United States Presidential Election, 2008 -- Third Party Candidates

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Third Party Candidates for the 2008 Presidential Election

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Libertarian party

The Libertarian Party selected former Representative Bob Barr of Georgia as its 2008 presidential candidate on May 25, 2008.[1] Former Democratic candididate Mike Gravel sought the Libertarian nomination but lost to Barr.[2]

Barr has, on his campaign website, linked to a proposed Libertarian strategy laid out by a member of his campaign staff. Although Barr has not officially claimed this as his strategy, the link appears to be a tacit endorsement. The strategy is called the "gold states" strategy. Instead of waging a 50-state campaign with the aim of securing 270 electoral votes and an outright electoral college win, Barr would focus on about 18-20 states where neither Obama or McCain has strong support. Winning that number of states could net Barr from 180-200 electoral votes, and would exceed either Obama or McCain's number and prevent either of them from reaching 270. Under US Constitution Amendment 12, with no candidate having an electoral vote majority, the election would be thrown into the House of Representatives, which would have to choose the president from the top three electoral vote getters. At this stage, Barr could argue that as the top electoral vote recipient, he should become the President, and might draw support from conservative Democrats displeased with Obama's positions, and from Republicans who dislike McCain.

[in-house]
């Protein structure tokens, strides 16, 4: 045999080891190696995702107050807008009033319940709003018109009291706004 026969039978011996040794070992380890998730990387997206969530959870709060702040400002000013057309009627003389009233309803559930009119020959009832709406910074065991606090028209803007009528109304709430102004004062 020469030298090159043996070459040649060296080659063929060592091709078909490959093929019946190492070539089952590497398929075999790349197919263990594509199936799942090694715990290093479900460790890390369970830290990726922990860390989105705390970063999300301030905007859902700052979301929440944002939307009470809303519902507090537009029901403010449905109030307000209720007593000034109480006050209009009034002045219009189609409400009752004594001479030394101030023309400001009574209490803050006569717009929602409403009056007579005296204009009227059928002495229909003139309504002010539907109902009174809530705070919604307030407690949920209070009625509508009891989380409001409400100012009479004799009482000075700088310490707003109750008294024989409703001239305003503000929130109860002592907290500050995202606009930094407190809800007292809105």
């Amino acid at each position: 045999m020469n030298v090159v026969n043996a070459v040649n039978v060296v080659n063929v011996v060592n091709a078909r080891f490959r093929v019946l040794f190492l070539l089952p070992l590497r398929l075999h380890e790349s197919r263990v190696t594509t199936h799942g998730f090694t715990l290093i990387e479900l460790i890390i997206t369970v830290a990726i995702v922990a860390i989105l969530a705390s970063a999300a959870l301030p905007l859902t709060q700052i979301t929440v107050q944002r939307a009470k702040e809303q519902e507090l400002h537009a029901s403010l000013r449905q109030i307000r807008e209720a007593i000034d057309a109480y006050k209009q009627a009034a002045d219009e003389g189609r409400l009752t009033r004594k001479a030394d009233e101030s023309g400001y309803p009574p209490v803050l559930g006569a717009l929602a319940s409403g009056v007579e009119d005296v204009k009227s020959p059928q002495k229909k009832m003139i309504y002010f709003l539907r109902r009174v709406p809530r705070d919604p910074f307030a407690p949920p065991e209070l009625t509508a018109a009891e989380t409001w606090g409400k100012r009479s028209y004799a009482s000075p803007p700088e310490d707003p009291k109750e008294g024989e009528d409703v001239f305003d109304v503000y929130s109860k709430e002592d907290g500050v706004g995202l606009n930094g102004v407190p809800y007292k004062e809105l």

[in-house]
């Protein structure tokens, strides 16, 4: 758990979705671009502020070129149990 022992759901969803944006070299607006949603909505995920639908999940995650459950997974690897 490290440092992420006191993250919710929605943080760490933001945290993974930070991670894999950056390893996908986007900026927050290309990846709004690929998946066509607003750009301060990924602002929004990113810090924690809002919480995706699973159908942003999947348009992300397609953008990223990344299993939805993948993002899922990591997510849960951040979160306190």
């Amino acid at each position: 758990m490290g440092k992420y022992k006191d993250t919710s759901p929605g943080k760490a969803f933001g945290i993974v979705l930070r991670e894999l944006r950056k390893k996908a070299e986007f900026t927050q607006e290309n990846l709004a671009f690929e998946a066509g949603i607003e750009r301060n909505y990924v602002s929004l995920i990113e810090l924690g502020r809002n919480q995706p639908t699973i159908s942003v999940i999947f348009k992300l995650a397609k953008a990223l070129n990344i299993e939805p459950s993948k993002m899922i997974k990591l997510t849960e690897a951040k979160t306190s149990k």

Although winning the largest number of electoral votes would assist Barr in making such an argument, it is not absolutely necessary. Given the close divide in the electoral vote in the 2000 and 2004 elections, Barr could throw the vote into the House by winning a handful of states to garner perhaps 15-20 electoral votes.

The House of Representatives currently has a Democratic majority, but it is important to note that under the US Constitution Amendment 12, the vote is not a straight vote of the members of the House. Instead, each State gets one single vote, and that vote is determined by the members from that State. Although many large states like California and New York have large Democratic majorities, these will be balanced by the many smaller Southern and Midwestern states with Republican majorities. A handful of states have an even number of House members, and are split down the middle for control.

Constitution Party

The Constitution Party held its convention in Kansas City, Kansas, on April 24 through April 27. The party nominated Pastor Chuck Baldwin over former U.N. Ambassador and Republican presidential candidate Alan Keyes.[3]

Green Party

Cynthia McKinney, who was defeated in her bid for re-election to the U.S. House of Representatives after voting against the Iraq War and being arrested on battery charges after striking a Capitol Hill police officer, won the environmentalist Green Party's nomination for president at the party convention July 12, 2008. Running for Vice President on the Green ticket is "Hip-Hop activist and journalist" Rosa Clemente.[4]

Independents

Ralph Nader announced his independent candidacy for president on February 24, 2008, to focus on "stem[ming] corporate crime and Pentagon waste and promot[ing] labor rights", issues he feels are ignored by the main parties.[5] His running mate is former President of the San Francisco Board of Supervisors Matt Gonzalez.[6]

New York City Mayor Michael Bloomberg was frequently mentioned as a possible independent candidate for the 2008 presidential election and fueled that speculation when he left the Republican Party in June 2007. However, he declared in a February 28, 2008, op-ed article in The New York Times, "I am not—and will not be—a candidate for president," but added that "[i]f a candidate takes an independent, nonpartisan approach—and embraces practical solutions that challenge party orthodoxy—I’ll join others in helping that candidate win the White House."[7]

See Also


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